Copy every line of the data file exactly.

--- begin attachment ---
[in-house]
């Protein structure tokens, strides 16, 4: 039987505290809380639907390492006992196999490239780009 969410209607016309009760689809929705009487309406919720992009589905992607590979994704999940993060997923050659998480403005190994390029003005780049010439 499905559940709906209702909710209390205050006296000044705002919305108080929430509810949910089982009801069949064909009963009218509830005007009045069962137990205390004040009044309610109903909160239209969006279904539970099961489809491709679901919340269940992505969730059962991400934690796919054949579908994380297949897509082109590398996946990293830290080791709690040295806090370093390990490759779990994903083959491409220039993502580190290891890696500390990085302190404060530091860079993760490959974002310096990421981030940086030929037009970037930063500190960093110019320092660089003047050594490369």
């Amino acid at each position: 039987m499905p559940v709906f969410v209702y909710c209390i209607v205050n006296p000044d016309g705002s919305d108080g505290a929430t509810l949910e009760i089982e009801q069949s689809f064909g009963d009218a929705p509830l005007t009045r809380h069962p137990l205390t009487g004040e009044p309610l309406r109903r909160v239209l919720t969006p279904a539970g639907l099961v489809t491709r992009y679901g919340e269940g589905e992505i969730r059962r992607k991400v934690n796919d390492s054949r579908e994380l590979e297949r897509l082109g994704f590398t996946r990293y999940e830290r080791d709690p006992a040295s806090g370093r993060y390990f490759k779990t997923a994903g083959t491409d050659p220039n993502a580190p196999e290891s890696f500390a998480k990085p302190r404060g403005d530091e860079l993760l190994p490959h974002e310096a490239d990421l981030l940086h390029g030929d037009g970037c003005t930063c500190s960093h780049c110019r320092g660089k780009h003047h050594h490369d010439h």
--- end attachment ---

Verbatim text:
[in-house]
């Protein structure tokens, strides 16, 4: 039987505290809380639907390492006992196999490239780009 969410209607016309009760689809929705009487309406919720992009589905992607590979994704999940993060997923050659998480403005190994390029003005780049010439 499905559940709906209702909710209390205050006296000044705002919305108080929430509810949910089982009801069949064909009963009218509830005007009045069962137990205390004040009044309610109903909160239209969006279904539970099961489809491709679901919340269940992505969730059962991400934690796919054949579908994380297949897509082109590398996946990293830290080791709690040295806090370093390990490759779990994903083959491409220039993502580190290891890696500390990085302190404060530091860079993760490959974002310096990421981030940086030929037009970037930063500190960093110019320092660089003047050594490369």
């Amino acid at each position: 039987m499905p559940v709906f969410v209702y909710c209390i209607v205050n006296p000044d016309g705002s919305d108080g505290a929430t509810l949910e009760i089982e009801q069949s689809f064909g009963d009218a929705p509830l005007t009045r809380h069962p137990l205390t009487g004040e009044p309610l309406r109903r909160v239209l919720t969006p279904a539970g639907l099961v489809t491709r992009y679901g919340e269940g589905e992505i969730r059962r992607k991400v934690n796919d390492s054949r579908e994380l590979e297949r897509l082109g994704f590398t996946r990293y999940e830290r080791d709690p006992a040295s806090g370093r993060y390990f490759k779990t997923a994903g083959t491409d050659p220039n993502a580190p196999e290891s890696f500390a998480k990085p302190r404060g403005d530091e860079l993760l190994p490959h974002e310096a490239d990421l981030l940086h390029g030929d037009g970037c003005t930063c500190s960093h780049c110019r320092g660089k780009h003047h050594h490369d010439h």